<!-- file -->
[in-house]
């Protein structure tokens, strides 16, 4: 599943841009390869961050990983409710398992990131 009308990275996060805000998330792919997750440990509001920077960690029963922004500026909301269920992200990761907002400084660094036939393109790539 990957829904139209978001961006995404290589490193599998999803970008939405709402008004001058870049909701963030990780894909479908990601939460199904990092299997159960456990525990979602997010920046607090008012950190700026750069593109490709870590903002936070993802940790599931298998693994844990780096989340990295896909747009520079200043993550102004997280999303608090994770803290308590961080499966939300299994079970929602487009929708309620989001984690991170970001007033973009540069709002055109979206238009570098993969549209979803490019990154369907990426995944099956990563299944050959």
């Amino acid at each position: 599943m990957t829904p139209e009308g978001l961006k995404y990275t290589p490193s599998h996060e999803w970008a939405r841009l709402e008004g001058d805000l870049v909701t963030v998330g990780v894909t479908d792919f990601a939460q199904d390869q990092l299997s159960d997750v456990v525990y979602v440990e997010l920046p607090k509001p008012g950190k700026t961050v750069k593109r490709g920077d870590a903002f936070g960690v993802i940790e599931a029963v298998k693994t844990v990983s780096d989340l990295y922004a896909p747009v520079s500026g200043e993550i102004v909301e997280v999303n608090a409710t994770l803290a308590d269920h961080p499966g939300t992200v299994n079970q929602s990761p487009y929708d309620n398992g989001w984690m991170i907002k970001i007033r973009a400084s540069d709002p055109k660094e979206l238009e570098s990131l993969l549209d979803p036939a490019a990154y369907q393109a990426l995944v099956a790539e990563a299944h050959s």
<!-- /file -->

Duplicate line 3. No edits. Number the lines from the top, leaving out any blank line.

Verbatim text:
């Amino acid at each position: 599943m990957t829904p139209e009308g978001l961006k995404y990275t290589p490193s599998h996060e999803w970008a939405r841009l709402e008004g001058d805000l870049v909701t963030v998330g990780v894909t479908d792919f990601a939460q199904d390869q990092l299997s159960d997750v456990v525990y979602v440990e997010l920046p607090k509001p008012g950190k700026t961050v750069k593109r490709g920077d870590a903002f936070g960690v993802i940790e599931a029963v298998k693994t844990v990983s780096d989340l990295y922004a896909p747009v520079s500026g200043e993550i102004v909301e997280v999303n608090a409710t994770l803290a308590d269920h961080p499966g939300t992200v299994n079970q929602s990761p487009y929708d309620n398992g989001w984690m991170i907002k970001i007033r973009a400084s540069d709002p055109k660094e979206l238009e570098s990131l993969l549209d979803p036939a490019a990154y369907q393109a990426l995944v099956a790539e990563a299944h050959s």